In my second year of teaching, our school had a professional development with Tim Rasinski, who takes a whole different approach to literacy then what is generally taught in schools now. He believes in the power of teaching reading through songs and games, basically on the premise that familiarity breeds fluency.
After his PD, I was inspired to put a twist on what my former assistant principal did in her classroom, which was assign monetary values to words kids were learning. The more impressive the word in it’s novelty, the greater its value. I adapted this to capitalize on my general education fifth graders’ interest in the Winter Olympics, and came up with Olympic Words. It was awesome, as kids really cultivated some new, exciting vocabulary that became a regular part of their speech and writing. Please check out these posts for more information: Let the Games Begin! and Let the Games Continue!
Two days ago, as I was reading Chrysanthemum with my third grade class of students with disabilities, my mind traveled back to Olympic Words when one of the students asked, “What does ‘dreadful’ mean?” It would have been easier for her had she known the meaning of the word “pleasant,” which is juxtaposed with “dreadful” in the book. I didn’t want to simply give the answer away (as I have learned quickly, the level of independence a 3rd grader has versus a 2nd grader is significant). So I said, with the kind of face that would give them a clue, “So, some kids think math is realllllly dreadful. Do you think math is dreadful?” Here, another girl called out, “No! I love math!”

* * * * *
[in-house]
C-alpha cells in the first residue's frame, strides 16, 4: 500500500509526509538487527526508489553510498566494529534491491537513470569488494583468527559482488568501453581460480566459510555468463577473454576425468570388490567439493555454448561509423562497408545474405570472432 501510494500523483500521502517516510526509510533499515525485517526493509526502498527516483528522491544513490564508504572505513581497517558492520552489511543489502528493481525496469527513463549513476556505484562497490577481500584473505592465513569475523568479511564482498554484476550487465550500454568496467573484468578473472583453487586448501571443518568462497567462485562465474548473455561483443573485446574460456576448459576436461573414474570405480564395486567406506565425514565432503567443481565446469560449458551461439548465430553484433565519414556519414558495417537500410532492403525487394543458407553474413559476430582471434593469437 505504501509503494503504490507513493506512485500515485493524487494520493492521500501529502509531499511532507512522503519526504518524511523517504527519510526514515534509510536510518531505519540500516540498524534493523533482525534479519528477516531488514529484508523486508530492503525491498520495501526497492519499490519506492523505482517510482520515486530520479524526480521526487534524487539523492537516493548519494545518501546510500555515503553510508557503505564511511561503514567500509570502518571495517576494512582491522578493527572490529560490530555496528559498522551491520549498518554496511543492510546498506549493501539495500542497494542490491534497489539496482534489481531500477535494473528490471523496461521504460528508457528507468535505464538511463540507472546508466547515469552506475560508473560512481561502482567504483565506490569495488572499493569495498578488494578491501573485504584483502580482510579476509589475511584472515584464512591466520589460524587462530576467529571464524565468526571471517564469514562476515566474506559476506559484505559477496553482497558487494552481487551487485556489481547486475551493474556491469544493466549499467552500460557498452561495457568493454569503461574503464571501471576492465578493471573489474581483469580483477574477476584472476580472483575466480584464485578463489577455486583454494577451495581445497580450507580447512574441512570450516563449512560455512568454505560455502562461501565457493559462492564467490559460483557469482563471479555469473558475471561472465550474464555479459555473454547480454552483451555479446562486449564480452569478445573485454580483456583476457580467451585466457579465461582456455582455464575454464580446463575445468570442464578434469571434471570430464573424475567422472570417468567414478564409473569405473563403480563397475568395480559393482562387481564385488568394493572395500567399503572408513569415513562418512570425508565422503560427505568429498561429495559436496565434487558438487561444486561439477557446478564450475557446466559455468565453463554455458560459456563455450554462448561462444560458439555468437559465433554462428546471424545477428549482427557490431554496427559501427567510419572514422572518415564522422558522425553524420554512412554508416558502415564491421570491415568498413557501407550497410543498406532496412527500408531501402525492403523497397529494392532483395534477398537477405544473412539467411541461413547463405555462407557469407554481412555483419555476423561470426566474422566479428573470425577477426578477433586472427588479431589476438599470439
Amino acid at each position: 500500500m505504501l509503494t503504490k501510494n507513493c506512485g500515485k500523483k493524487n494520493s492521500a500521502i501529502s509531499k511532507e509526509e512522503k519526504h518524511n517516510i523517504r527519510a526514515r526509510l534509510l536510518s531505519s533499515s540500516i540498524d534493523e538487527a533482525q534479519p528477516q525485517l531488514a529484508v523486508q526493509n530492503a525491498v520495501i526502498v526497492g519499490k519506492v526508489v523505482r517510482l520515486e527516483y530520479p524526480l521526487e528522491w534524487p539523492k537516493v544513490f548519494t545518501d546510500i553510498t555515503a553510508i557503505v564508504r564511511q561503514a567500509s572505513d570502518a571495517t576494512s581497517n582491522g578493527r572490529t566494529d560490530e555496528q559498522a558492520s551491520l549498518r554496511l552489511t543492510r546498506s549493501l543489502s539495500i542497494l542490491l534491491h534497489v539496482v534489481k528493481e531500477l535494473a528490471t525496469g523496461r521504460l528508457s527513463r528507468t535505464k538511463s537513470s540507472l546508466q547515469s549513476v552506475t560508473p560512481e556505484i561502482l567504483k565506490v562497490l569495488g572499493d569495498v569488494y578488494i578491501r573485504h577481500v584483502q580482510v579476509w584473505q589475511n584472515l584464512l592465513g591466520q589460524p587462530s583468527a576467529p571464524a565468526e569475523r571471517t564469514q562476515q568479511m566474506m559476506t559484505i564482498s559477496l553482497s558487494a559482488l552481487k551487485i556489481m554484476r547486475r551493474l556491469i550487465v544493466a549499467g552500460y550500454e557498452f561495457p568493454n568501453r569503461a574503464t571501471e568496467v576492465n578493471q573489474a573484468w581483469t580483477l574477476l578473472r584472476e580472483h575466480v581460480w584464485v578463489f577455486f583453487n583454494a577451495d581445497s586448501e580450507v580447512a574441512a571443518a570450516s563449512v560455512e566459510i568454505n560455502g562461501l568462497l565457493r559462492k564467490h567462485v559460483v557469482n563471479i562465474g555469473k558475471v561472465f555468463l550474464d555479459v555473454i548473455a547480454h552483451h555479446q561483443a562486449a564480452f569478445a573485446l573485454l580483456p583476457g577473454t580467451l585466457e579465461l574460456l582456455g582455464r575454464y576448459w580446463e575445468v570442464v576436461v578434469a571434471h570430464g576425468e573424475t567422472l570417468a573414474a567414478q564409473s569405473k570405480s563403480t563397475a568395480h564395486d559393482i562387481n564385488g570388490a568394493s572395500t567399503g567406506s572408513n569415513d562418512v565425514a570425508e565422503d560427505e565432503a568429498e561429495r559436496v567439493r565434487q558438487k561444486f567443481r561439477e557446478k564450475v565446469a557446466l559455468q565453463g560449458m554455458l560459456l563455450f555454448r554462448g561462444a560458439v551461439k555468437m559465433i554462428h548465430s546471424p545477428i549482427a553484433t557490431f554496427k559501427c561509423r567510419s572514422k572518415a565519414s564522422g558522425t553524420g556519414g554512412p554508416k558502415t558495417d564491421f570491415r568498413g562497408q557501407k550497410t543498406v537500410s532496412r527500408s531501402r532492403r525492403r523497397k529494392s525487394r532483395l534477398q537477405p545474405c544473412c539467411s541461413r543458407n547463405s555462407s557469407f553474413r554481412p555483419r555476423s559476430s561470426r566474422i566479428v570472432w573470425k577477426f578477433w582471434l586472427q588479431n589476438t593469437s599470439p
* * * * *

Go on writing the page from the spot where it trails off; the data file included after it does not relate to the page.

It was obvious she got the drift. But did the other kids? “Okay, so we have someone who doesn’t think math is dreadful, she loves it. Does anyone think math is dreadful?” Unanimously, they said no. “Okay, so what do you think dreadful means?” They deduced it – “dreadful” must be something, “ugly,” “bad” or “awful.”
I put the word on a paper plate (hey, that’s all I had handy at this exciting moment) and made a point to pepper it throughout the rest of that day and yesterday. My knowledge of second language acquisition is not great, but I do know kids need to hear a word many times before they feel comfortable enough to use it. By the second day of hearing it, some were feeling brave enough.
Now, it’s becoming clear to me that, although it would have been tricky to do an Olympic Words program with my first and second graders last year, it won’t be nearly as hard with my third graders this year. Something tells me this class is going to want to go for the gold.
Wouldn’t that be pleasant?